MILWAUKEE — Recovery efforts are underway Wednesday as crews search for two adults who were swept away in a drainage ditch earlier this week.
The Milwaukee Fire Department said in a tweet Wednesday afternoon crews are searching, "on-foot, water-surface, drone, and sub-surface sonar searches in overlapping and redundant fashion, from 31/KK to Lake Michigan."
Incident command was set up at 1st and Becher on Wednesday.
Fire Chief Aaron Lipski confirmed first responders found the body of a 10-year-old in the Kinnickinnic River on Tuesday near 16th and Cleveland. The little boy has been identified as 10-year-old Muhammad Arman bin Rashidula. His father and their neighbor are yet to be recovered.
They disappeared after witnesses say they tried to save the boy on Monday.
It appears the three fell into the ditch near 27th and Loomis, and the current swept the boy about two miles away. He was found near 16th and Cleveland.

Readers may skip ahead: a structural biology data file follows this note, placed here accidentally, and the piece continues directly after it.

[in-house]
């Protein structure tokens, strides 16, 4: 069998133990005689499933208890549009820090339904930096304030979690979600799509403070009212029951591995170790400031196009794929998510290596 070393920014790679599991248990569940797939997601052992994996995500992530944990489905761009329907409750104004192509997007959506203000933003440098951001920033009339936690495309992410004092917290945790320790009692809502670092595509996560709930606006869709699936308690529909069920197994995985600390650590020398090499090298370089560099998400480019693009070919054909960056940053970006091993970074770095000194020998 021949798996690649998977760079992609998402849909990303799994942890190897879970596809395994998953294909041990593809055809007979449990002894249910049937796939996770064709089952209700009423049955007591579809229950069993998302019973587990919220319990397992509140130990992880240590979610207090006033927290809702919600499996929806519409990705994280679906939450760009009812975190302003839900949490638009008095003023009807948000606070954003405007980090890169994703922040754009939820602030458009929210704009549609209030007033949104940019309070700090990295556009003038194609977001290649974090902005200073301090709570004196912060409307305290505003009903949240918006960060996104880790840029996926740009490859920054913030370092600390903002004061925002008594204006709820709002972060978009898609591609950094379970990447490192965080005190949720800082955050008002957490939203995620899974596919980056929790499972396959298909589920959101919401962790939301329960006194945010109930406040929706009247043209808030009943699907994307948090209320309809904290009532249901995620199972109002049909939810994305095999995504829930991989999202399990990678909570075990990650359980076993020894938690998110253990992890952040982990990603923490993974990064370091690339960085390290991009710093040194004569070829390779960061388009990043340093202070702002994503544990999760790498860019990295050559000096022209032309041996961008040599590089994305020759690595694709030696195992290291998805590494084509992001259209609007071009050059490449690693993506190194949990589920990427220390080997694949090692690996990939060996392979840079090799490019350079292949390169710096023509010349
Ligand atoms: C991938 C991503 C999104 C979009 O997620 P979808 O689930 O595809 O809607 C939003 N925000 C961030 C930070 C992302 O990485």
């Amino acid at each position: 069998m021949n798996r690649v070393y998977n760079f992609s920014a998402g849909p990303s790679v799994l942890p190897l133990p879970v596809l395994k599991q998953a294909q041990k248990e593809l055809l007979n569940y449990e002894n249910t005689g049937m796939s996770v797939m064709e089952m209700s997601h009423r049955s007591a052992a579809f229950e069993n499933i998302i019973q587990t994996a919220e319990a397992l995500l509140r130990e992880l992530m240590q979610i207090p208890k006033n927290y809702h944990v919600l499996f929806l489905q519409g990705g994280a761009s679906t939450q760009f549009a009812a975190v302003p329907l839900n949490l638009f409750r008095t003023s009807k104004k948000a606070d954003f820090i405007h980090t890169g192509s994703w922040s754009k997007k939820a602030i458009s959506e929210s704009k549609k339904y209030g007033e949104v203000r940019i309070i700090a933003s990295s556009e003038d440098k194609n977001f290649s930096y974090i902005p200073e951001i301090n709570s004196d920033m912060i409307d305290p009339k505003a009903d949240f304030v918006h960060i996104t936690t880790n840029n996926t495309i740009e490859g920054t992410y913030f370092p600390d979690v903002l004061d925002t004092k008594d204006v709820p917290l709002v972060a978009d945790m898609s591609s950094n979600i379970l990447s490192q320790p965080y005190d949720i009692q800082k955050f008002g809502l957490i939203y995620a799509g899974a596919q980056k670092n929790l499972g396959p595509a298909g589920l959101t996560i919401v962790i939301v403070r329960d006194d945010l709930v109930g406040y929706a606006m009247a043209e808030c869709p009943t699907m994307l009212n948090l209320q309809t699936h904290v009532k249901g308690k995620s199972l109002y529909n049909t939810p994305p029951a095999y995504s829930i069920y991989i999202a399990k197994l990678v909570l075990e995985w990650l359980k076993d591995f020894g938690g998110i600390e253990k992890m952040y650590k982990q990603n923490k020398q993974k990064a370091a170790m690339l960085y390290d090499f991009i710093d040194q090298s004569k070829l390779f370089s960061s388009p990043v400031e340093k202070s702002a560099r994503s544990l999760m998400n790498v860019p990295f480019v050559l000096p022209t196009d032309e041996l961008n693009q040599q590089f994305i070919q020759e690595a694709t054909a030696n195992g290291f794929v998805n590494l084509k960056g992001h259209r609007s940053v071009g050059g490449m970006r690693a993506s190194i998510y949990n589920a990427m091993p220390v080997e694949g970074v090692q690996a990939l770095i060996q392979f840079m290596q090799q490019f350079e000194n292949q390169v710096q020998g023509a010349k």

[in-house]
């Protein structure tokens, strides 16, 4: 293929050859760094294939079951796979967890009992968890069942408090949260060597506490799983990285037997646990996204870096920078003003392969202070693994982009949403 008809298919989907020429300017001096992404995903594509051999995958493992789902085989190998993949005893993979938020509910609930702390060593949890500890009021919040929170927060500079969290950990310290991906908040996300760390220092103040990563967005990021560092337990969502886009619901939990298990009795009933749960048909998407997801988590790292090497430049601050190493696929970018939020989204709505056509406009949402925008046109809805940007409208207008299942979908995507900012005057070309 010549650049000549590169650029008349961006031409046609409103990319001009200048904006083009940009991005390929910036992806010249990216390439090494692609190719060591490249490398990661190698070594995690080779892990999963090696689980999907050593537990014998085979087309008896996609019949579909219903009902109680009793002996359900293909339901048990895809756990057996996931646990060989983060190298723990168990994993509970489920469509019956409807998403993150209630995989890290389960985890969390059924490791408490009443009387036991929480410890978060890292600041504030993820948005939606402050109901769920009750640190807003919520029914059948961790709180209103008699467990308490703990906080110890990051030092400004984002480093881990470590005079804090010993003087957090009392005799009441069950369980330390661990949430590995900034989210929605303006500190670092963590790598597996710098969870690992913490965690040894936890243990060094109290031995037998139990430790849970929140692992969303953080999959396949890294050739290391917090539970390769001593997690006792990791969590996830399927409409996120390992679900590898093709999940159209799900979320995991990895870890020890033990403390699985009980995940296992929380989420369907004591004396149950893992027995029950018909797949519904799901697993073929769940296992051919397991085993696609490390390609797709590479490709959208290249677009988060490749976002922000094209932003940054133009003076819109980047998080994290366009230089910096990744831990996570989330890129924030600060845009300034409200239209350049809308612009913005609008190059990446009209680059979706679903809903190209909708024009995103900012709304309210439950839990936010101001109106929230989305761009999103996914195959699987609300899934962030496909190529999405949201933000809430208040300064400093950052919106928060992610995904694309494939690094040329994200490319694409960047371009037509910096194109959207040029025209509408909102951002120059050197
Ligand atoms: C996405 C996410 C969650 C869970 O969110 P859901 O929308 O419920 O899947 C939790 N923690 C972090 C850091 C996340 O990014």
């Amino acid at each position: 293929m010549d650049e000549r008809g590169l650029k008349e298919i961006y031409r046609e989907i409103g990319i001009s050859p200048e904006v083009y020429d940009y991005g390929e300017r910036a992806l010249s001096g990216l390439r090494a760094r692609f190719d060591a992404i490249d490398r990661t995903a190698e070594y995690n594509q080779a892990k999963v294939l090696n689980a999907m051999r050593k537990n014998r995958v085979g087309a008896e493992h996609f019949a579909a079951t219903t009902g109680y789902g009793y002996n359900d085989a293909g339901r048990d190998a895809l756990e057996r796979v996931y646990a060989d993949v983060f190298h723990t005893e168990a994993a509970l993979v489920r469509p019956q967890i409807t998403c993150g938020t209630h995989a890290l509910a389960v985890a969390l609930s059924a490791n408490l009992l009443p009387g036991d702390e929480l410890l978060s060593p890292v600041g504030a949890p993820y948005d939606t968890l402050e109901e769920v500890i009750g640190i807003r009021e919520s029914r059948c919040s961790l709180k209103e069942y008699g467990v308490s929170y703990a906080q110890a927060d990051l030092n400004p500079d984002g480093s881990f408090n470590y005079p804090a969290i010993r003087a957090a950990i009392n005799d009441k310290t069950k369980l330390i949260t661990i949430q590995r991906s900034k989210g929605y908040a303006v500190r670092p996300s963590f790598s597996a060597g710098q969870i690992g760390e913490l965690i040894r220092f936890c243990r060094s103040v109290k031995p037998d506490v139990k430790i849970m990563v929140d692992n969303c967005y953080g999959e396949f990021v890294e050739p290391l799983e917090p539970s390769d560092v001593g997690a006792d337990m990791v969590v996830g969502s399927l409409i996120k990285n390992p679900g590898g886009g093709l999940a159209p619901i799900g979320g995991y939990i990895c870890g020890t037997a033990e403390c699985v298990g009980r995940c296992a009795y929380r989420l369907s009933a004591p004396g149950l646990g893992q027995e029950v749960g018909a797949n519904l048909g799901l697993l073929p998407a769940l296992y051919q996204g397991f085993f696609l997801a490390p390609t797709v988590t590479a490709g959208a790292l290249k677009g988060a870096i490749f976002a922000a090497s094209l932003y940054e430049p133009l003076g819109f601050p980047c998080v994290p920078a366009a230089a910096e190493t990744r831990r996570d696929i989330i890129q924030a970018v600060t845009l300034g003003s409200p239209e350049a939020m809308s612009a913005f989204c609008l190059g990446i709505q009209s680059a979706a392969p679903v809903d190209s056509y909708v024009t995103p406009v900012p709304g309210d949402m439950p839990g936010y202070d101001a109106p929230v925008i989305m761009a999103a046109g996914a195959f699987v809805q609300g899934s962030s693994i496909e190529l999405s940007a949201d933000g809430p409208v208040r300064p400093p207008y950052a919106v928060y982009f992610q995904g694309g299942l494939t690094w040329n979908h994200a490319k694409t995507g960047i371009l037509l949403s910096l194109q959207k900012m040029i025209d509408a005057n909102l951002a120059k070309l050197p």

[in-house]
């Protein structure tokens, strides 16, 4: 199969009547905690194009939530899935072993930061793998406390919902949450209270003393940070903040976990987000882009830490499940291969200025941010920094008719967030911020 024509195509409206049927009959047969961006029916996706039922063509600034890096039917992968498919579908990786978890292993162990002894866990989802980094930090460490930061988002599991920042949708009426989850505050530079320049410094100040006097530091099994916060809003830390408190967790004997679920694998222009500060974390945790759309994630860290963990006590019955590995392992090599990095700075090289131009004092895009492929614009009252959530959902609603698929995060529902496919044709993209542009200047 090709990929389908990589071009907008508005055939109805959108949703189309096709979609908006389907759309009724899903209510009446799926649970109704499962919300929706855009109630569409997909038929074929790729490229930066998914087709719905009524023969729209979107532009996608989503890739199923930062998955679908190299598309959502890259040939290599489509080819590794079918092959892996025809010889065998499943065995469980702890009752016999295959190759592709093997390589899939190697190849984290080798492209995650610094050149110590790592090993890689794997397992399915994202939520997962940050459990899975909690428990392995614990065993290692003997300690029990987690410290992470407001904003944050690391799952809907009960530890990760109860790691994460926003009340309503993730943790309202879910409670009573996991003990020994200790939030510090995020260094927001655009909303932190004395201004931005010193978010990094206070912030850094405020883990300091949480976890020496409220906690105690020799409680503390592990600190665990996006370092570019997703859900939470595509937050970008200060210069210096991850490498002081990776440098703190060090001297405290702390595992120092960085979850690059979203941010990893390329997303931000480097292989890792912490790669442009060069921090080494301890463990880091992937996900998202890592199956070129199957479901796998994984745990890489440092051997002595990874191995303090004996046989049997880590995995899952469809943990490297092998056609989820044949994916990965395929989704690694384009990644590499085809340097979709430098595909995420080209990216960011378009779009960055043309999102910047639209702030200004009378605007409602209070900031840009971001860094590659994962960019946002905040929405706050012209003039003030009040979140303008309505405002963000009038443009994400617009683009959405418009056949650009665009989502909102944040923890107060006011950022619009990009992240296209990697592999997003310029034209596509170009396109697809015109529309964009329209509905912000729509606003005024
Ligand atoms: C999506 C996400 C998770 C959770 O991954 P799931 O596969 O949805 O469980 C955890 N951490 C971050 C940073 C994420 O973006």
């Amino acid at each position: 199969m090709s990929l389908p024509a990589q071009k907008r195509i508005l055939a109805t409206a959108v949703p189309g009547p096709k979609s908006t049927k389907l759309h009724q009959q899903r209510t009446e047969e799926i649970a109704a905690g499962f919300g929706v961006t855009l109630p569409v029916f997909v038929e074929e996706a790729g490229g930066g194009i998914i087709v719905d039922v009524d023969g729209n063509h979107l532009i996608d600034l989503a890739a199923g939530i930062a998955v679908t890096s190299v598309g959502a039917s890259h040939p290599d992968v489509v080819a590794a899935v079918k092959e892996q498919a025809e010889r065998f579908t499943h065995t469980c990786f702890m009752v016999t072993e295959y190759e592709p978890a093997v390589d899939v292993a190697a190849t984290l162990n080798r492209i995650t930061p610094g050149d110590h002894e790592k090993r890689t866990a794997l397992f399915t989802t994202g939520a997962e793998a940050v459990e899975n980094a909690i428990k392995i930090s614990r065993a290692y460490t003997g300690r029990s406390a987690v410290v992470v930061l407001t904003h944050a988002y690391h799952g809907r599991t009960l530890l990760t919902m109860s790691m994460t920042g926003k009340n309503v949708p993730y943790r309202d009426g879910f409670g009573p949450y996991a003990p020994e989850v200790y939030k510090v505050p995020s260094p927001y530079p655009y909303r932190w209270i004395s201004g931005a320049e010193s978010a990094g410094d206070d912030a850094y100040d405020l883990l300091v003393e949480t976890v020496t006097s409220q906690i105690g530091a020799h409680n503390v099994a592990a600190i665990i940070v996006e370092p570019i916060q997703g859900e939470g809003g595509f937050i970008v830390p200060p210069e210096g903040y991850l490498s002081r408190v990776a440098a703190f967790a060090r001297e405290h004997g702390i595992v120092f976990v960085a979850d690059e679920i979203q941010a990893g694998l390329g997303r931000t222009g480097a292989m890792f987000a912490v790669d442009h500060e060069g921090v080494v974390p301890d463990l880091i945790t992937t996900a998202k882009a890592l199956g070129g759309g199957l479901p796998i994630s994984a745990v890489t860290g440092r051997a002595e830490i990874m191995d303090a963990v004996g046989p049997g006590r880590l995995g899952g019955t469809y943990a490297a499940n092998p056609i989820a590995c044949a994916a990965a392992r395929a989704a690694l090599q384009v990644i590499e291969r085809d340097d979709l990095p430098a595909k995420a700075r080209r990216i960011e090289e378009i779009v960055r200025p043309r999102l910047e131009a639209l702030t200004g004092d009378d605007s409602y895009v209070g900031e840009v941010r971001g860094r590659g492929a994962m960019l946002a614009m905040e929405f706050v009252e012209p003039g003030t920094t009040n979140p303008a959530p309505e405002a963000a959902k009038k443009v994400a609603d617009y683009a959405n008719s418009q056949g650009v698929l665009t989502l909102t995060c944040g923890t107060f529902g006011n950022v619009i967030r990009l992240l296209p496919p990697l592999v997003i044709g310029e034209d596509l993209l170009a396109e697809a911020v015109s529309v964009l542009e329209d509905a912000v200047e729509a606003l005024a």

Shaukhat Ali, the executive director of the Rohingya American Society at 16th and Oklahoma, said all three of them are part of their community and says it's "a very sorrowful situation." He said the boy will be buried at Arlington Park Cemetery in Greenfield on Thursday.
A family case worker says the boy's family came to the United States about four years ago as refugees. The boy and his father leave behind three sibilings, one of which is weeks old.
"He's one of our students here," Ali said. "He attended the evening Quaran class program here. He's very kind, very sympathetic and honest boy."
The Rohingya American Society serves more than 1,000 families locally and the community is extremely tight-knit. They are working very closely with the families who have lost loved ones. A donation fund will be established soon.
The severe storms expected to hit our area Wednesday night could make the search even more dangerous. Milwaukee Fire says the weather conditions play a major role in how the search can progress.
The work itself is grueling and miserable. Crews are wading or diving into the water, tethered to trees or poles to avoid getting swept in themselves.
In addition to record heat on Tuesday, crews had to battle low oxygen, poisonous gases, and debris. Chief Lipski said if crews entered Monday's fast moving storm water, it would have resulted in firefighter deaths.